Among all the folklore and legends that surround Langkawi, the legend about the maiden Mahsuri is the most famous, it has became a cultural icon of Malaysia.
The Mahsuri’s tomb marks the spot where she is buried, no surprises there right? The tomb is located at Kampung Mawat (Mawat Village) which is approximately 17.8 kilometers North West of Kuah town.
Also known as “Makam Mahsuri” (Mahsuri Mausoleum), the tomb was erected to pay homage to Mahsuri. If you are unfamiliar with Mahsuri’s legend, the story is about her being unjustly accused of committing adultery about 200 years ago.
There are more than a dozen versions of Mahsuri’s legend. However, the basis of the legend remains the same.
According to what is most widely believed, Mahsuri was an exceedingly beautiful woman and many of the young men of her village sought her hand in marriage, including the village chieftain who wanted to make Mahsuri his second wife. Of course, the first wife of the village chieftain objected. Mahsuri finally did marry, a young man from her village and the jealousy regarding her extraordinary beauty should have ended there but it didn’t.
Mahsuri’s Tomb – The Jealousy
One day while Mahsuri’s husband was away fighting a war, Mahsuri offered shelter to a wandering minstrel.
For that, Mahsuri was accused of committing adultery by the village chieftain’s wife. The village chieftain who was still smarting over Mahsuri’s rejection of his earlier marriage proposal, ordered Mahsuri to be condemned to death.
It was said that at her execution Mahsuri bled white blood signifying her innocence. At her last breath, Mahsuri was said to utter a curse on Langkawi for which the island will remain barren for seven generations.
Mahsuri’s Tomb – True or Not?
Whether the legend is to be believed or not is up to you. But according to recorded history, the Siamese invaded Langkawi not long after Mahsuri’s death and razed the island to the ground with a scorched earth policy. And coincidentally, Langkawi did not become a major tourist hotspot until the birth of Wan Aishah bt Wan Nawawi, the seventh generation descendant of Mahsuri. Wan Aishah's lineage to Mahsuri was ascertained by the Kedah Museum and the Kedah Historical Society.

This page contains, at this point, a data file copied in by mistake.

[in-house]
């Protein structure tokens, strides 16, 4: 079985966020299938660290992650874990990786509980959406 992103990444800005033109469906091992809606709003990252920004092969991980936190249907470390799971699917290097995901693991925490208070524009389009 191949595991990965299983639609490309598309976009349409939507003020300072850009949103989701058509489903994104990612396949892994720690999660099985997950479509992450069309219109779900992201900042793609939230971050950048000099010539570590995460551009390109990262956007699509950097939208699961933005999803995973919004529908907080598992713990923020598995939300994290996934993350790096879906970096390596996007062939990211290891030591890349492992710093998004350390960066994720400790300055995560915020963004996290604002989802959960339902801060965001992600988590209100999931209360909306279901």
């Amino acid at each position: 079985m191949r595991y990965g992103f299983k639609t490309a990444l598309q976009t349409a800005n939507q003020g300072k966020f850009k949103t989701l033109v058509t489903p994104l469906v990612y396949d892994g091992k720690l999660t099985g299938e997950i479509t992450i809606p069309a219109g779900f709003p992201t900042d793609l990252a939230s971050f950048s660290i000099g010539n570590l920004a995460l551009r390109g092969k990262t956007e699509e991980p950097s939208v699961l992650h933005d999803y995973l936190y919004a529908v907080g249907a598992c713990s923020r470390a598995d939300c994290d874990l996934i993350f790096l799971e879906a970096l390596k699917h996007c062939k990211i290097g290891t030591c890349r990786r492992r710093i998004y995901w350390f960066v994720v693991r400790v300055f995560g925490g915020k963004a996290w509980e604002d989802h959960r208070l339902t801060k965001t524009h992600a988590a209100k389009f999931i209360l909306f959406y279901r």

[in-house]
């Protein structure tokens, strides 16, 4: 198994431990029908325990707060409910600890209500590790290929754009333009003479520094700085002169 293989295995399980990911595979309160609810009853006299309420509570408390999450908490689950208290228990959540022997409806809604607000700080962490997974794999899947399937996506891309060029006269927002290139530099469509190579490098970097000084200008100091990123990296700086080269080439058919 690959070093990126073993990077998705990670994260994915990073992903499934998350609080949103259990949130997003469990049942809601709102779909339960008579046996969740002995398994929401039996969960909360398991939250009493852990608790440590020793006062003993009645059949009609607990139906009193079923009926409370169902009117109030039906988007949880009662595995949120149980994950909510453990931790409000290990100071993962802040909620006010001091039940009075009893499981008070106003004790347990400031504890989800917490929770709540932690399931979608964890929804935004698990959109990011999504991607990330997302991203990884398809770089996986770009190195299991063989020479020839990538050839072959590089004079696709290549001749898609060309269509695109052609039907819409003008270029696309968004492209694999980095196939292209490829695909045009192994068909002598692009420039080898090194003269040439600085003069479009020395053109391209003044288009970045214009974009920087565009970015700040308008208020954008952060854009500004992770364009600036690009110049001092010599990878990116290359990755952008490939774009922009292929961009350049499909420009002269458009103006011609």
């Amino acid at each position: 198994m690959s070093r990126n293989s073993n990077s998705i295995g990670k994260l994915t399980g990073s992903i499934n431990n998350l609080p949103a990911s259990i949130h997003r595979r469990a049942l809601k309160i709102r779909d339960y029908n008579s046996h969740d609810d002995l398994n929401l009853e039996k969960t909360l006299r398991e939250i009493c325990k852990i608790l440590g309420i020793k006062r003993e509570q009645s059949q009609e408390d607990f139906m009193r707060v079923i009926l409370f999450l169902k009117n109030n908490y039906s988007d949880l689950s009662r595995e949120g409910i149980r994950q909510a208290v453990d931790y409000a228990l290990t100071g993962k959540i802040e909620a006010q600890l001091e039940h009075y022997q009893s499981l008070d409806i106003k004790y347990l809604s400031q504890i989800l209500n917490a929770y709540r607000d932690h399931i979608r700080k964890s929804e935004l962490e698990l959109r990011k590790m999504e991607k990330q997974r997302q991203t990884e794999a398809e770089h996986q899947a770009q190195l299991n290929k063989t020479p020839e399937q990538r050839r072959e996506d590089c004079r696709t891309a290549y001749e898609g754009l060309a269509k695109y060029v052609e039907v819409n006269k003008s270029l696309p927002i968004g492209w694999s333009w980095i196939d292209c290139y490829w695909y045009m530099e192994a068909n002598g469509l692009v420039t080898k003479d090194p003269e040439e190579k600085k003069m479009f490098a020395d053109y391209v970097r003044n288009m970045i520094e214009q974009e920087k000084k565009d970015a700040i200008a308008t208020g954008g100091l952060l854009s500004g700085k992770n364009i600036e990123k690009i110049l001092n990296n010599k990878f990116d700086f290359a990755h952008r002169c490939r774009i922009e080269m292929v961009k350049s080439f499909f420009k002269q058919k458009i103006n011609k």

Initially, there was no tomb or grave marker for Mahsuri’s burial site. This legend only gained prominence in today’s Malay culture when Tunku Abdul Rahman Putra, the first prime minister of Malaysia (then just a district officer) had the tomb as seen today constructed.
The compound where the tomb is located includes a replica of the traditional Malay house during Mahsuri’s time. There is also a theatre where the tragic tale of Mahsuri is regularly performed by one of the leading drama groups in the country, the Kota Mahsuri Drama Group.
According to Lonely Planet, the Mahsuri tomb is described as a “complete rip off" but I wouldn’t go that far. You can hardly say that an admission fee of MYR2 (USD$0.60) would classify as a rip off when the same amount of money can only purchase a can of coke in the U.S.
We mustn’t forget that Mahsuri’s legend has very special historical significance in the Malaysian culture, so much so, that the legend has its place in the history textbooks of Malaysian high school students.